Unsettling result of Bulger trial: soon to hit big screen

Last week I sent out my review of the latest Whitey Bulger documentary that I wrote for Forbes.com. This week I have published another piece in response to Berlinger’s film, this time in Massachusetts Lawyers Weekly, that considers the legal details of the Bulger trial in more depth. In this column I argue that, given the ambiguity in the case law governing the admissibility of Bulger’s claimed immunity agreement, Bulger should have been allowed to present this defense. 

I realize that my position here will be seen as questionable by many, and as both wrong and wrong-headed by some. If you have any feedback, whether in agreement or disagreement, feel free to make a comment below the piece on the MLW website, or write me directly at has@harveysilverglate.com .

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WHITEY: An Only-In-Boston Extravaganza Comes To The Big Screen

Last week I attended a screening of Joe Berlinger's excellent documentary WHITEY: United States of America v. James J. Bulger, about the life, times, and trial of Boston's most notorious mobster. I've written a review for Forbes.com examining the immunity defense Whitey Bulger was never allowed to present in court, and the film's thoughtful treatment of the explosive subject.

As always, I’d appreciate your feedback on the topic at hand and encourage you to either post a comment directly below the column on Forbes.com or reach me directly at has@harveysilverglate.com

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Justice Goes After the GOP

My views on the Holder Justice Department’s ill-considered recent displays of prosecutorial overzeal and worse are set forth in my latest piece for the Wall Street Journal.

As always, I’d appreciate your feedback on the topic at hand and encourage you to either post a comment directly below the column on the WSJ’s website, or reach me directly at has@harveysilverglate.com. If you’d like to write a Letter to the Editor in response to my column, you can email wsj.ltrs@wsj.com.

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Mass. Governor's Council Settles the 'Armenian Genocide' Question...Sort Of

You may be familiar with the kerfuffle that occurred at the Governor’s Council this past fall regarding Joseph S. Berman’s submission for a Superior Court Judgeship. Despite having a distinguished career as a respected litigator here in the Commonwealth, Mr. Berman’s submission was met with fierce resistance due to his affiliation with the Anti-Defamation League. The ADL describes the slaughter of Armenian’s by the Ottoman Empire at the end of WWI as “tantamount to genocide,” but the inclusion of that modifier continues to draw critique and contempt from the Armenian community. While it is known that Mr. Berman worked internally to soften the organization’s line on the issue, his affiliation with the ADL, it appears, is sufficient to impeach his candidacy for the bench. I’ve had my own experience learning just how narrow and politically-ordained the acceptable narrative of the Armenian genocide is in this state, when representing a group of students and teachers wishing to keep so-called “contra-genocide” educational materials in a resource guide provided by the state’s education commissioner. The materials had been removed after significant pressure was exerted by the local Armenian lobby, which appears to be at work again in Berman’s case.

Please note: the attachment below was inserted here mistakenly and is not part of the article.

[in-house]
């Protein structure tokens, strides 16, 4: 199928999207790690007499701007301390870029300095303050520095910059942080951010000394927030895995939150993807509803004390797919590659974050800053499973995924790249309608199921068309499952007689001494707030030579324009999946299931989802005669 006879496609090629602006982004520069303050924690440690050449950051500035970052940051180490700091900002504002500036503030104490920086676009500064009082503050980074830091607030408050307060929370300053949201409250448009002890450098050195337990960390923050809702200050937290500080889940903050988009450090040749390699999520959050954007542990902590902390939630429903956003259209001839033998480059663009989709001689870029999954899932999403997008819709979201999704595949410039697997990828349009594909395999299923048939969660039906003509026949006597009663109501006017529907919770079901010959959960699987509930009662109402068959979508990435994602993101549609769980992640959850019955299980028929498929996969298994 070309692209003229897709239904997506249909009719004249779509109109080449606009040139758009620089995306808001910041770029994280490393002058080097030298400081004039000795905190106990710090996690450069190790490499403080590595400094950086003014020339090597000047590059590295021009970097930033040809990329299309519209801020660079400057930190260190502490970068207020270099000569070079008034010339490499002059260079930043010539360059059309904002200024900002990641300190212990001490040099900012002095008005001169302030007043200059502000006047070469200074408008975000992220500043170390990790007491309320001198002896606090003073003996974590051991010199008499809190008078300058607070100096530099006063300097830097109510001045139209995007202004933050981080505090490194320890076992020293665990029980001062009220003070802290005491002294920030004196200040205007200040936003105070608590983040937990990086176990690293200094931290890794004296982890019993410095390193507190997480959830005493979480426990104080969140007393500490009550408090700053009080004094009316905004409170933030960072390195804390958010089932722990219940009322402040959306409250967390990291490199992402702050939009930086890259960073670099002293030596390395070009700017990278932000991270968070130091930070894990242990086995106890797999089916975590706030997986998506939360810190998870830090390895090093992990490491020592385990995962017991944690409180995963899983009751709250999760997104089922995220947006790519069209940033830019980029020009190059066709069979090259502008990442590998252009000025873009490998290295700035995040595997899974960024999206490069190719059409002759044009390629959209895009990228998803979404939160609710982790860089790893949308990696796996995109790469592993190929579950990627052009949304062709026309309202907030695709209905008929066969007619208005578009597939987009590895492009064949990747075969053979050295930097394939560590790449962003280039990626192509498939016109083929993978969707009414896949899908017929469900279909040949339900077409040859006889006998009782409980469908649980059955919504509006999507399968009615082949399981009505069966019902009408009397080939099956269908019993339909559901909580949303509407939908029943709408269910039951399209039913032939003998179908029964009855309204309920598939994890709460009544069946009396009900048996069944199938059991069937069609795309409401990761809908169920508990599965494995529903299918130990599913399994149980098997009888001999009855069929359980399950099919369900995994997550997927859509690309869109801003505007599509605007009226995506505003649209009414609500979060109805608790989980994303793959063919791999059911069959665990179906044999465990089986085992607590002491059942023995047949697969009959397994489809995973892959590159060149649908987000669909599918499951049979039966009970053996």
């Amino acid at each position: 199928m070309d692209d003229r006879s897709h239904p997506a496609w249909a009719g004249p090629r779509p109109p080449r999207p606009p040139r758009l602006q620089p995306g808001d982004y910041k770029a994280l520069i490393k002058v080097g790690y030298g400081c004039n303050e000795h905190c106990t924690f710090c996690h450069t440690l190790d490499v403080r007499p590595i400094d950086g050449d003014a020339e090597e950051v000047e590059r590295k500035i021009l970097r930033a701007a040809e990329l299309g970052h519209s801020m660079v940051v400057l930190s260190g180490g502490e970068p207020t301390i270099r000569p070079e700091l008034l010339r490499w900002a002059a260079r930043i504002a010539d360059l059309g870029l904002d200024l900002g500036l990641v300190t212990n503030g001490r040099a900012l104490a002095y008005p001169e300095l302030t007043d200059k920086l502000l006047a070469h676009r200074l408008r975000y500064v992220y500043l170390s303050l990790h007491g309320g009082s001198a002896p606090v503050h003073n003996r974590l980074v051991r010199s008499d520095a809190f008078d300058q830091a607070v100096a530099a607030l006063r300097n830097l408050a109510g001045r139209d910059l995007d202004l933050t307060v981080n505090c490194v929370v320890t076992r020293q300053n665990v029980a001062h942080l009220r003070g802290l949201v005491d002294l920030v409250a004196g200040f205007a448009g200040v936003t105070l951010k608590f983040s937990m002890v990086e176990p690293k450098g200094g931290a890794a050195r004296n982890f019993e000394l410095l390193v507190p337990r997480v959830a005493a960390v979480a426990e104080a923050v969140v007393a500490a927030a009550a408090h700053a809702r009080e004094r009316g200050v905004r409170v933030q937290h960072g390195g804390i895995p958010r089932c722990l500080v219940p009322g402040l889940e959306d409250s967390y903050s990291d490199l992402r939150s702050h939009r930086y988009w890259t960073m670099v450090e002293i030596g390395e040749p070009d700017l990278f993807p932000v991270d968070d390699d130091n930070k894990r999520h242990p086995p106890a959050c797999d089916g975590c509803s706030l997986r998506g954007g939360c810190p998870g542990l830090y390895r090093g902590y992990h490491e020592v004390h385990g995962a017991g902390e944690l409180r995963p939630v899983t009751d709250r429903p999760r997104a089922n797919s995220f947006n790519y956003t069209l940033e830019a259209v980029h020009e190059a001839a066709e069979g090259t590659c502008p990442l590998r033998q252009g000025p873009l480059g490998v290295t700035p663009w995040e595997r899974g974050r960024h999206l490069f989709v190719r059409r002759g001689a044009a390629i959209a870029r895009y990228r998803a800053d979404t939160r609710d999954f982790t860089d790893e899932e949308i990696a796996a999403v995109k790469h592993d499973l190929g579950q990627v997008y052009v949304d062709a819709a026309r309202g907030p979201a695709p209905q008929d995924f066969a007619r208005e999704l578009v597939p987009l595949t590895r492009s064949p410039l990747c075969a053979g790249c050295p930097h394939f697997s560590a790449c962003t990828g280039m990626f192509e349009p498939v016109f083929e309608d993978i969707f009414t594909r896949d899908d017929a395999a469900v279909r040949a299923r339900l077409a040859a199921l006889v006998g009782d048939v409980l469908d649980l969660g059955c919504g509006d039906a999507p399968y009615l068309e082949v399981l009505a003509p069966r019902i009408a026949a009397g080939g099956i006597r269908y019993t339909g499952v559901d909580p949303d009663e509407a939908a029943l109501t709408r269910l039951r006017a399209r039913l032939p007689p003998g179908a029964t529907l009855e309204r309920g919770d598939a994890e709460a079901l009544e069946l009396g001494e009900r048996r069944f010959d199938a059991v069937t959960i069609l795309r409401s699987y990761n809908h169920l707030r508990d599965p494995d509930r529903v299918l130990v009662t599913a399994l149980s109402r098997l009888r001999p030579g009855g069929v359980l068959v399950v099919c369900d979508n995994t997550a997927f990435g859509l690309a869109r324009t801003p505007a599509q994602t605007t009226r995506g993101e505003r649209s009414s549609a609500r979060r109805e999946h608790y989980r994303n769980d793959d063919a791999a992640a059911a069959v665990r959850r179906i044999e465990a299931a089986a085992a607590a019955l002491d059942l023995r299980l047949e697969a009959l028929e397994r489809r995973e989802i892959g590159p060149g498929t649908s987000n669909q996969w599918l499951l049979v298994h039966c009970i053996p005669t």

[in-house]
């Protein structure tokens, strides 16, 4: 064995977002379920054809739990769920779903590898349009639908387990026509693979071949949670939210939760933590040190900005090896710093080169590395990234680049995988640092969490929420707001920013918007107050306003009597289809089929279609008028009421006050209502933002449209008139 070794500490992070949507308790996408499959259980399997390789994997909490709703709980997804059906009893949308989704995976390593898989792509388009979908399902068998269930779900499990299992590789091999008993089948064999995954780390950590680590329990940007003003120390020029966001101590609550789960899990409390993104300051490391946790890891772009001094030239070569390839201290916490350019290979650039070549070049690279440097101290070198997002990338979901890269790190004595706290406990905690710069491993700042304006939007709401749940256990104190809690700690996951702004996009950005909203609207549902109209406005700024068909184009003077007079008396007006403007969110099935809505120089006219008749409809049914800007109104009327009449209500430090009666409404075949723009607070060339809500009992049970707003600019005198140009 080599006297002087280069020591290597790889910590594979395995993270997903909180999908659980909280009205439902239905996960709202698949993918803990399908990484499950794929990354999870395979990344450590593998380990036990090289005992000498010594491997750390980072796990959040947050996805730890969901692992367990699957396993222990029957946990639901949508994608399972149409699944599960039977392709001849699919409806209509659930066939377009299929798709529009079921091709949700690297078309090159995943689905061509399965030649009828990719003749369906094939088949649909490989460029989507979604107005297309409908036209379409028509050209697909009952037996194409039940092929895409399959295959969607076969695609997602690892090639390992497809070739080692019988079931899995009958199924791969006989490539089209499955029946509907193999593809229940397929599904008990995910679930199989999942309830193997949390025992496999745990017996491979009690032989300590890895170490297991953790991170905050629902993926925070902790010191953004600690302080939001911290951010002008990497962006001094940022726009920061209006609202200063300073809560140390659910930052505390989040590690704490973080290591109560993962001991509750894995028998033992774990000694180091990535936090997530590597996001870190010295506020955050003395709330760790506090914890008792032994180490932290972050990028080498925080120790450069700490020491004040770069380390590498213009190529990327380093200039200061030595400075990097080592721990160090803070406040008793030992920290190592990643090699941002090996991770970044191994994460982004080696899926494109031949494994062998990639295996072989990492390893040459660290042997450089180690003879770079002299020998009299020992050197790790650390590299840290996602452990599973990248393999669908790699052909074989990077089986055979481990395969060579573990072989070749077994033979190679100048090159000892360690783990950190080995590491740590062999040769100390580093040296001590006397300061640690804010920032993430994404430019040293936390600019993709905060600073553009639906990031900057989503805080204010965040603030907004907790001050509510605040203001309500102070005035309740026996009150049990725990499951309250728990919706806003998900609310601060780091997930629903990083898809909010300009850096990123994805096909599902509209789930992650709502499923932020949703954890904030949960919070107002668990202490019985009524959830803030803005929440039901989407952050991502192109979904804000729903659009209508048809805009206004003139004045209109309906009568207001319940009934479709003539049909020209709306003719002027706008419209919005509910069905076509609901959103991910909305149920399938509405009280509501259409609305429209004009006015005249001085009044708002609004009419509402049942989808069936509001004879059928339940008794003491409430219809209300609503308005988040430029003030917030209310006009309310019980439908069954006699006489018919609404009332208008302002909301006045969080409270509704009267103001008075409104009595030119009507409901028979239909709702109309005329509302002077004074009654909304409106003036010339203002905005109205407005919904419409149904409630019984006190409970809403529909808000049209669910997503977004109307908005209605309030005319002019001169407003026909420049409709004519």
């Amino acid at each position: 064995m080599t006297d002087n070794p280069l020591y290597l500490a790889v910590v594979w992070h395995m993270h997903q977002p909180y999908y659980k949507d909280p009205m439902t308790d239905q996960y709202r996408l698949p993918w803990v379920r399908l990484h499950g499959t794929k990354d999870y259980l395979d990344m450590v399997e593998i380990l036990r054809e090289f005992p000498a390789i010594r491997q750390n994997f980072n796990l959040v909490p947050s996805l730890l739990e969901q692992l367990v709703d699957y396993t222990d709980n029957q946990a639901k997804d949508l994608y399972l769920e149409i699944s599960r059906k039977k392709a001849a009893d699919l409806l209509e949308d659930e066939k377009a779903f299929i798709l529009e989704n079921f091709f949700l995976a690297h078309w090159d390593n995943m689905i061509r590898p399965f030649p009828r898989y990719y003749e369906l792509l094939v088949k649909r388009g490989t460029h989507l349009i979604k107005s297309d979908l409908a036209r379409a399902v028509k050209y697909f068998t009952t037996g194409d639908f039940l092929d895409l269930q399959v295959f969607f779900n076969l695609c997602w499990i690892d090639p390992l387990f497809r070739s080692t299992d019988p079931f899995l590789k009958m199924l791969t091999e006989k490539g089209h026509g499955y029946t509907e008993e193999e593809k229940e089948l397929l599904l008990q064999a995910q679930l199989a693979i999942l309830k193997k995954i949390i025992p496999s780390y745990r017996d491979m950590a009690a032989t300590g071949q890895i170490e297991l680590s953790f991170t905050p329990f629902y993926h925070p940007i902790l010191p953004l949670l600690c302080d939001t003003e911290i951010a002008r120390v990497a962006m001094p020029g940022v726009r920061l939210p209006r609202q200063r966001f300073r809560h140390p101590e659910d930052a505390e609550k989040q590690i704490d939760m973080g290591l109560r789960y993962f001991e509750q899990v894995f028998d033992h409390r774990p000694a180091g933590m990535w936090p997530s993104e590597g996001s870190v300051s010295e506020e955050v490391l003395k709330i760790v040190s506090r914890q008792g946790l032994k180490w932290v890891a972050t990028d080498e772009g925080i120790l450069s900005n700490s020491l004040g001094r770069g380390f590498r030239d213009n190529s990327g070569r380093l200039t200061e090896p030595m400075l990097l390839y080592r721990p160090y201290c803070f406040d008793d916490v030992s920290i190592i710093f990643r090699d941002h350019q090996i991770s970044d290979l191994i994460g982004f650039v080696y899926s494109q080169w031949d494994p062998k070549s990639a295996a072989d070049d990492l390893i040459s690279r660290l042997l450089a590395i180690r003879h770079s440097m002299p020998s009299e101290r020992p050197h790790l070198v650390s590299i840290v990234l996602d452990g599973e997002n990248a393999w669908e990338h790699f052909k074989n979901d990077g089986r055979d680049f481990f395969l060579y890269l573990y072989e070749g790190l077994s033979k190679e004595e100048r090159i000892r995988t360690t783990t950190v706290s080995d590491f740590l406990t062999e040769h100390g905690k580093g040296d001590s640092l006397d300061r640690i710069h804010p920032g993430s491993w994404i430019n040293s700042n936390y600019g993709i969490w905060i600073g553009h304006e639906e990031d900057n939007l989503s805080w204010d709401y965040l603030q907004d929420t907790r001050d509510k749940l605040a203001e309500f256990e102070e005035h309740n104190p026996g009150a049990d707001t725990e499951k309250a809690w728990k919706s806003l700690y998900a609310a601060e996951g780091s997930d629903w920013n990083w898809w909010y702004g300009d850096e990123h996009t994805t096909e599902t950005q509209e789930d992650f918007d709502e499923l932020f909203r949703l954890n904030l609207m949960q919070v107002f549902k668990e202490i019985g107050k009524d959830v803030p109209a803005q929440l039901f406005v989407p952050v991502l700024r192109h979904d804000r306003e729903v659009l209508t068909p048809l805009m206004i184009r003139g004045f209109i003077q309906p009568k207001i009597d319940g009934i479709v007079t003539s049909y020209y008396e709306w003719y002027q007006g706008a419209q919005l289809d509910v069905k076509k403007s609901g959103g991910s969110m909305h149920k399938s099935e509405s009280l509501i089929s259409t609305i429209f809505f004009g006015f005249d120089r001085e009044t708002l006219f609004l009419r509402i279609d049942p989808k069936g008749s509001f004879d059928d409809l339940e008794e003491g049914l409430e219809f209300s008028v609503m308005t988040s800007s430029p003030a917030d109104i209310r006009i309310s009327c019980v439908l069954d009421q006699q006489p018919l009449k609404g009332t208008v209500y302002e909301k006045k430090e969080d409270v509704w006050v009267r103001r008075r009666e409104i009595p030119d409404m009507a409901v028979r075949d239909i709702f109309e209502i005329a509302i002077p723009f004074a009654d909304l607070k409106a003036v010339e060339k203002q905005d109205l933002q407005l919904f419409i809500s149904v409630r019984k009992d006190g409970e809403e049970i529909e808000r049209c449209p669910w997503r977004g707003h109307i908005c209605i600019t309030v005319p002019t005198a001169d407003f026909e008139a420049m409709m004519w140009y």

For a more detailed report on this issue of the Armenian genocide debate becoming a third rail in Massachusetts, please see my column posted on WGBH here: http://blogs.wgbh.org/scrum/2014/1/30/governors-council-settles-armenian-genocide-question-sort/

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The Buffer Zone Law Is Unconstitutional

On January 15, 2014, the Supreme Court heard opening arguments in McCullen v. Coakley concerning the abortion clinic buffer zone law in Massachusetts. Passed in 2007, this statute establishes a 35-foot perimeter around the entrances of reproductive health facilities in order to limit what is perceived as the harassment by anti-abortion protesters of employees and patients entering clinics. While I support a woman’s right to choose to terminate her pregnancy, this law extends beyond what is necessary to protect women accessing these facilities (numerous other laws already protect against harassment and violence) and infringes on the First Amendment rights of anti-abortion protesters. This case represents yet another example of the “free speech for me but not for thee” attitude. A free society assures liberty, but not necessarily comfort, for its citizens. 

For more insight on this issue please read my argument against the constitutionality of this law, presented alongside Massachusetts Attorney General Martha Coakley’s argument in support, on the WGBH/News page.

The column after the jump...

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